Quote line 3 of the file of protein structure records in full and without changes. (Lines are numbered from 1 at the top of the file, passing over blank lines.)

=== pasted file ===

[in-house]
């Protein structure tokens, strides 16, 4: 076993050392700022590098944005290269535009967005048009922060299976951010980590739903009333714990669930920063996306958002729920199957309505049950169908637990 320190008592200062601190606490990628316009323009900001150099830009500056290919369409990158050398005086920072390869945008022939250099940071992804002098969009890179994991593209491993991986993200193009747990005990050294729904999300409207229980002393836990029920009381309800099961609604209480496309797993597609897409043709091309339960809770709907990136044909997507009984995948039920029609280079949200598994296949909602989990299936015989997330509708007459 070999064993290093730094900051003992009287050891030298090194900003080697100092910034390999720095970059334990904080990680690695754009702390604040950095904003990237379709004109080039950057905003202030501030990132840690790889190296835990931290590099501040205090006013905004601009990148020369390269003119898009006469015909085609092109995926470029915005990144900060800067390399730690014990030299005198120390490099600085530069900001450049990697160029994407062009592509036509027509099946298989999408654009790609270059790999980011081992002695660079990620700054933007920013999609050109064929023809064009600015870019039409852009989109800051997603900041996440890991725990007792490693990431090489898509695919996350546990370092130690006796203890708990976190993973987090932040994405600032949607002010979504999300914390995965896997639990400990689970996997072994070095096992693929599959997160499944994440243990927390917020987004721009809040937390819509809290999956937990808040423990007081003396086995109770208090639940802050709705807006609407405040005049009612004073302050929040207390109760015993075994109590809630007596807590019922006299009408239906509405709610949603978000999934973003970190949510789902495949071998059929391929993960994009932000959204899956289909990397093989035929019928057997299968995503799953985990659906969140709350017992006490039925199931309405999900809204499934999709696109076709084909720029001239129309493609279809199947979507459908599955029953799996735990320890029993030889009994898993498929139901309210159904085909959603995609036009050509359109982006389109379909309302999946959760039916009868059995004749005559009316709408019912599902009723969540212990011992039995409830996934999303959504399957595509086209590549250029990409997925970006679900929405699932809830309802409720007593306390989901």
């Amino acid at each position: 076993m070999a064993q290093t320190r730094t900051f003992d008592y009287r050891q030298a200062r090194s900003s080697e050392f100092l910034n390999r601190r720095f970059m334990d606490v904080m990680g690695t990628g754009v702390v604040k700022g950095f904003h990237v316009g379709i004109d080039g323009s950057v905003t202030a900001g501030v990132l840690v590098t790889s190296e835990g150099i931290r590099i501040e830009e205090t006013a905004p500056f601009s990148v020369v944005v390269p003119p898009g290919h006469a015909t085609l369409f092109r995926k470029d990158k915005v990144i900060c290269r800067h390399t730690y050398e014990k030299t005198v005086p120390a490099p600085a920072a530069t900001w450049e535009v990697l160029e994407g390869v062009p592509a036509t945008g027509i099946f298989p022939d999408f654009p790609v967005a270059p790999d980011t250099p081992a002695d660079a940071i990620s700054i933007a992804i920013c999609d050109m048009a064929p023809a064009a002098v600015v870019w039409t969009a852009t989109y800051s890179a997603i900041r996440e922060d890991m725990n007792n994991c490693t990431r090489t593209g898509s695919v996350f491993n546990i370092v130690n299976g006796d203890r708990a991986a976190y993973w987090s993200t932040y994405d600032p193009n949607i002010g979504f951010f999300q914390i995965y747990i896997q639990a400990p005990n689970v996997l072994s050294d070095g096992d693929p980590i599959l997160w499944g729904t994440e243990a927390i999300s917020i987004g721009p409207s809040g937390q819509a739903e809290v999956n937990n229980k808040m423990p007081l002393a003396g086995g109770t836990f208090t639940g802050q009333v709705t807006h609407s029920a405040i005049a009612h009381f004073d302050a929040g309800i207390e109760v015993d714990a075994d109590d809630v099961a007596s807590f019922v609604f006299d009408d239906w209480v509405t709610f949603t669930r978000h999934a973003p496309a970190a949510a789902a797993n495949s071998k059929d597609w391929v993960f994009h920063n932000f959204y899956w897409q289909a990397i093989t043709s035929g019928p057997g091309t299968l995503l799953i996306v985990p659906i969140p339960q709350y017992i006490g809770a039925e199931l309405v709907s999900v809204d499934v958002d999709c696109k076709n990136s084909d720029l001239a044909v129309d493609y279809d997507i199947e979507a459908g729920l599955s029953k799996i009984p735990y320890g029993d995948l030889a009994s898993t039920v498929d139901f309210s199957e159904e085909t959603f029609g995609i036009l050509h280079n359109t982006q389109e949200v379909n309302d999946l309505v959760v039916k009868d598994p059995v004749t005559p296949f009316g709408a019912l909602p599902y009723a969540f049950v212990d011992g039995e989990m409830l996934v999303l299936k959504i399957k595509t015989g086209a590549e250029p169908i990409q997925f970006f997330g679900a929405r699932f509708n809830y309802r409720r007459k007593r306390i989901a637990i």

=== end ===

């Amino acid at each position: 076993m070999a064993q290093t320190r730094t900051f003992d008592y009287r050891q030298a200062r090194s900003s080697e050392f100092l910034n390999r601190r720095f970059m334990d606490v904080m990680g690695t990628g754009v702390v604040k700022g950095f904003h990237v316009g379709i004109d080039g323009s950057v905003t202030a900001g501030v990132l840690v590098t790889s190296e835990g150099i931290r590099i501040e830009e205090t006013a905004p500056f601009s990148v020369v944005v390269p003119p898009g290919h006469a015909t085609l369409f092109r995926k470029d990158k915005v990144i900060c290269r800067h390399t730690y050398e014990k030299t005198v005086p120390a490099p600085a920072a530069t900001w450049e535009v990697l160029e994407g390869v062009p592509a036509t945008g027509i099946f298989p022939d999408f654009p790609v967005a270059p790999d980011t250099p081992a002695d660079a940071i990620s700054i933007a992804i920013c999609d050109m048009a064929p023809a064009a002098v600015v870019w039409t969009a852009t989109y800051s890179a997603i900041r996440e922060d890991m725990n007792n994991c490693t990431r090489t593209g898509s695919v996350f491993n546990i370092v130690n299976g006796d203890r708990a991986a976190y993973w987090s993200t932040y994405d600032p193009n949607i002010g979504f951010f999300q914390i995965y747990i896997q639990a400990p005990n689970v996997l072994s050294d070095g096992d693929p980590i599959l997160w499944g729904t994440e243990a927390i999300s917020i987004g721009p409207s809040g937390q819509a739903e809290v999956n937990n229980k808040m423990p007081l002393a003396g086995g109770t836990f208090t639940g802050q009333v709705t807006h609407s029920a405040i005049a009612h009381f004073d302050a929040g309800i207390e109760v015993d714990a075994d109590d809630v099961a007596s807590f019922v609604f006299d009408d239906w209480v509405t709610f949603t669930r978000h999934a973003p496309a970190a949510a789902a797993n495949s071998k059929d597609w391929v993960f994009h920063n932000f959204y899956w897409q289909a990397i093989t043709s035929g019928p057997g091309t299968l995503l799953i996306v985990p659906i969140p339960q709350y017992i006490g809770a039925e199931l309405v709907s999900v809204d499934v958002d999709c696109k076709n990136s084909d720029l001239a044909v129309d493609y279809d997507i199947e979507a459908g729920l599955s029953k799996i009984p735990y320890g029993d995948l030889a009994s898993t039920v498929d139901f309210s199957e159904e085909t959603f029609g995609i036009l050509h280079n359109t982006q389109e949200v379909n309302d999946l309505v959760v039916k009868d598994p059995v004749t005559p296949f009316g709408a019912l909602p599902y009723a969540f049950v212990d011992g039995e989990m409830l996934v999303l299936k959504i399957k595509t015989g086209a590549e250029p169908i990409q997925f970006f997330g679900a929405r699932f509708n809830y309802r409720r007459k007593r306390i989901a637990i």